China, U.S. drag on global manufacturing revival
By Jonathan Cable and Steven C. Johnson
LONDON/NEW YORK (Reuters) - Slower growth in the Chinese and U.S. factory sectors raised worries about global growth on Monday, even though European manufacturers enjoyed a solid start to the year.
Data showed growth in China's manufacturing sector slowed to a six-month low, while its service sector grew at its slowest pace in five years.
That could increase worries that weaker growth in Asia's economic powerhouse could spell trouble for markets and the world economy. Worries about Chinese growth were factors behind the recent selloff in emerging market assets, as many countries depend on Chinese demand for exported goods.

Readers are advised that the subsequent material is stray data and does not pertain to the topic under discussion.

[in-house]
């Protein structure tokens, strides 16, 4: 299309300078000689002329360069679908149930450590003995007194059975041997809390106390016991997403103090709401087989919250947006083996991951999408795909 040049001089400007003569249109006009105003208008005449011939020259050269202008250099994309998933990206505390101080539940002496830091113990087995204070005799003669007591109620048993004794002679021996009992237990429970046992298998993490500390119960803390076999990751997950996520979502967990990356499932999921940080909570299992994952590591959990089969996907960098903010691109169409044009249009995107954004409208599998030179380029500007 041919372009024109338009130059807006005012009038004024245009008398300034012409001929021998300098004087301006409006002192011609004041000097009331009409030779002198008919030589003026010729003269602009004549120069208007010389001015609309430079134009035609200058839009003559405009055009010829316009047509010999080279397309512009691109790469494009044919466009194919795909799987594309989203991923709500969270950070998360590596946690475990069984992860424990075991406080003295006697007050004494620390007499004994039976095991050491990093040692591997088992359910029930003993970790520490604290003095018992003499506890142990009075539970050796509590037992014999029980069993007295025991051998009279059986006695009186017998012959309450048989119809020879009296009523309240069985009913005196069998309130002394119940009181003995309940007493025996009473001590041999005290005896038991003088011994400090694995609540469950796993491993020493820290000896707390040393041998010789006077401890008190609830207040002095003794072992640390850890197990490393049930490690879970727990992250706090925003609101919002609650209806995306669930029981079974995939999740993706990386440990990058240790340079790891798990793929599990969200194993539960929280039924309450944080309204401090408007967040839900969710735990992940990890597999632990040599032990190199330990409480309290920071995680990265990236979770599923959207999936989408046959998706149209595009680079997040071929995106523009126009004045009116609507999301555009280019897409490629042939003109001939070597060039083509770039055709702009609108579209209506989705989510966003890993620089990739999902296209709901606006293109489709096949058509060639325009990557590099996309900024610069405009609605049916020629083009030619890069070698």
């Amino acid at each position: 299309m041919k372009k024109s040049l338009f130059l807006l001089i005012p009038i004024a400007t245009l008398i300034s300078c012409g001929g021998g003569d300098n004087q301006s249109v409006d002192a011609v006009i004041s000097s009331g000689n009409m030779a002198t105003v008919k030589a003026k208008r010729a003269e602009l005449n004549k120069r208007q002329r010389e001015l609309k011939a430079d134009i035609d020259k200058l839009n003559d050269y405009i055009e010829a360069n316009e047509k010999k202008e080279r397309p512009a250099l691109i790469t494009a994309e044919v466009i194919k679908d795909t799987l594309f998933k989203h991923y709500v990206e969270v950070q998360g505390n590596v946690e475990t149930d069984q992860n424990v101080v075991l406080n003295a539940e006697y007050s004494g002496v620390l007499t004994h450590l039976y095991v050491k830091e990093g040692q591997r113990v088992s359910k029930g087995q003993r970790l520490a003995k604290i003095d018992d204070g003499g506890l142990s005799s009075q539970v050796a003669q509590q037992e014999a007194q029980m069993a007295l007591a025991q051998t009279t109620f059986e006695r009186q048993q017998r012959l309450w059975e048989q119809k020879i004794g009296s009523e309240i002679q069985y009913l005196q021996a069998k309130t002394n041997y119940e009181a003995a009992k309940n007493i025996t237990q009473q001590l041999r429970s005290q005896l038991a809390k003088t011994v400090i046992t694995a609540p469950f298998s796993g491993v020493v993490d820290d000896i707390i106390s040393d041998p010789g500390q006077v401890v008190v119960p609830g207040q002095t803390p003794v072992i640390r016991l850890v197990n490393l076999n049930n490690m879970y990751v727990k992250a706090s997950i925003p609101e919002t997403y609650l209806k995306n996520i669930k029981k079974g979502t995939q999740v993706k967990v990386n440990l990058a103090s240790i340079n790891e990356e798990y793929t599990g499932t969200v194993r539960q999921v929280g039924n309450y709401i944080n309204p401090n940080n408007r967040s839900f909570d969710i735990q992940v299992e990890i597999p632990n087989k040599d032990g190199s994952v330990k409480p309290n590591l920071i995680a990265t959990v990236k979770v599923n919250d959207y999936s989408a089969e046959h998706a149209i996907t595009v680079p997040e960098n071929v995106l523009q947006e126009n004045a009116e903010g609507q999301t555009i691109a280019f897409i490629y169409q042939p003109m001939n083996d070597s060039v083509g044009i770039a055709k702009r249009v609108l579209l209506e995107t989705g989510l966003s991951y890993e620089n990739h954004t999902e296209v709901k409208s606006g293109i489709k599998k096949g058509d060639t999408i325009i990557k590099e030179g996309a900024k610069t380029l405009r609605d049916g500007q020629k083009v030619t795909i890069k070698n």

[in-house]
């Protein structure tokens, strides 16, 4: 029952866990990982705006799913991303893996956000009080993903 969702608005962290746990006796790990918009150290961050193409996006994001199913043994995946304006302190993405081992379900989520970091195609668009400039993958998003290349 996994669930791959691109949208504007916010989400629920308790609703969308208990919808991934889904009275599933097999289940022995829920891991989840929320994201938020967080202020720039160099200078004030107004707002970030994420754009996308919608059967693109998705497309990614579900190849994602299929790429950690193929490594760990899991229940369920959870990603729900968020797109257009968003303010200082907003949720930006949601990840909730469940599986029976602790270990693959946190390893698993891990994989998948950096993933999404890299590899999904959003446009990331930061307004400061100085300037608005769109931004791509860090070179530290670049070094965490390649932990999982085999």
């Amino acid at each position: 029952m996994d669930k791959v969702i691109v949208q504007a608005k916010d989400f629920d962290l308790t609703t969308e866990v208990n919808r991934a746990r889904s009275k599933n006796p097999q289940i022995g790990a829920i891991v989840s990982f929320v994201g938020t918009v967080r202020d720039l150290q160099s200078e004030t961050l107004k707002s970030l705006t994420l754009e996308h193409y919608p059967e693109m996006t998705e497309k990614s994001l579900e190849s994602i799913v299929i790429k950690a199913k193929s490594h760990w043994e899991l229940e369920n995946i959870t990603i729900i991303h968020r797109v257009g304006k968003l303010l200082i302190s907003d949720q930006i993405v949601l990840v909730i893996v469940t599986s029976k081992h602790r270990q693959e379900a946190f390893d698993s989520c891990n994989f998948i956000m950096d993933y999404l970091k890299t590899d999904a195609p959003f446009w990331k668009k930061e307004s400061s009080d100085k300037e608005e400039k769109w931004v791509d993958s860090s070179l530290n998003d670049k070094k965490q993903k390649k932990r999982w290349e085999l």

U.S. manufacturing grew at a substantially slower pace last month as new order growth plunged the most in 33 years, although some economists said extremely cold winter weather was partly responsible.
"The data was very weak across the board. It's hard to find any good news in there. It looks like a general slowdown, though you don't know how much of this is weather related," said Paul Zemsky, head of asset allocation at ING Investment Management in New York.
Markets were weak, with global equity indexes falling, driving investors to safe-haven assets like U.S. government debt. The U.S. stock market hit a low not reached since November.
Euro zone factories had their best month since mid-2011 and increased jobs for the first time in two years - a welcome sign for a region where unemployment remained at record highs.
The fall in the U.S. Institute for Supply Management's index of national factory activity to 51.3 - its lowest since May - was its second straight decline. But most economists continue to see the United States outpacing other developed countries in 2014. Continued...